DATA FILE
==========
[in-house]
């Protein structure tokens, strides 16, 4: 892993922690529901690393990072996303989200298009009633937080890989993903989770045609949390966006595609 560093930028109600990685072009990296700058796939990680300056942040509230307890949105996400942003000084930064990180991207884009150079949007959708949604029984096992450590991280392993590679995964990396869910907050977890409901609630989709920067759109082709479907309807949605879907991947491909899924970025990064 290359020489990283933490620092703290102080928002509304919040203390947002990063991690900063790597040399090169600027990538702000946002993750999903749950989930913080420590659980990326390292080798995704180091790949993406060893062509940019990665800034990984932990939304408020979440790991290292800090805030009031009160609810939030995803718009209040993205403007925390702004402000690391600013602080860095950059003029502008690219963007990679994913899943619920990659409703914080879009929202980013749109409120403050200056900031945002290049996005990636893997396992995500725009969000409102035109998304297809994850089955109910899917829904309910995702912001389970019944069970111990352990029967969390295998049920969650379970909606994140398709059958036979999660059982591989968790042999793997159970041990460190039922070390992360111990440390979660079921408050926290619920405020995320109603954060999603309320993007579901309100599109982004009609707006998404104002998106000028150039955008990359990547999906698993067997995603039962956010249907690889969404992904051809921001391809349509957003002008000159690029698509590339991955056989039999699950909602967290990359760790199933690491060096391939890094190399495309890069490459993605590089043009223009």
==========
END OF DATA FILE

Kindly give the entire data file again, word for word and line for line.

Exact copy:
[in-house]
């Protein structure tokens, strides 16, 4: 892993922690529901690393990072996303989200298009009633937080890989993903989770045609949390966006595609 560093930028109600990685072009990296700058796939990680300056942040509230307890949105996400942003000084930064990180991207884009150079949007959708949604029984096992450590991280392993590679995964990396869910907050977890409901609630989709920067759109082709479907309807949605879907991947491909899924970025990064 290359020489990283933490620092703290102080928002509304919040203390947002990063991690900063790597040399090169600027990538702000946002993750999903749950989930913080420590659980990326390292080798995704180091790949993406060893062509940019990665800034990984932990939304408020979440790991290292800090805030009031009160609810939030995803718009209040993205403007925390702004402000690391600013602080860095950059003029502008690219963007990679994913899943619920990659409703914080879009929202980013749109409120403050200056900031945002290049996005990636893997396992995500725009969000409102035109998304297809994850089955109910899917829904309910995702912001389970019944069970111990352990029967969390295998049920969650379970909606994140398709059958036979999660059982591989968790042999793997159970041990460190039922070390992360111990440390979660079921408050926290619920405020995320109603954060999603309320993007579901309100599109982004009609707006998404104002998106000028150039955008990359990547999906698993067997995603039962956010249907690889969404992904051809921001391809349509957003002008000159690029698509590339991955056989039999699950909602967290990359760790199933690491060096391939890094190399495309890069490459993605590089043009223009």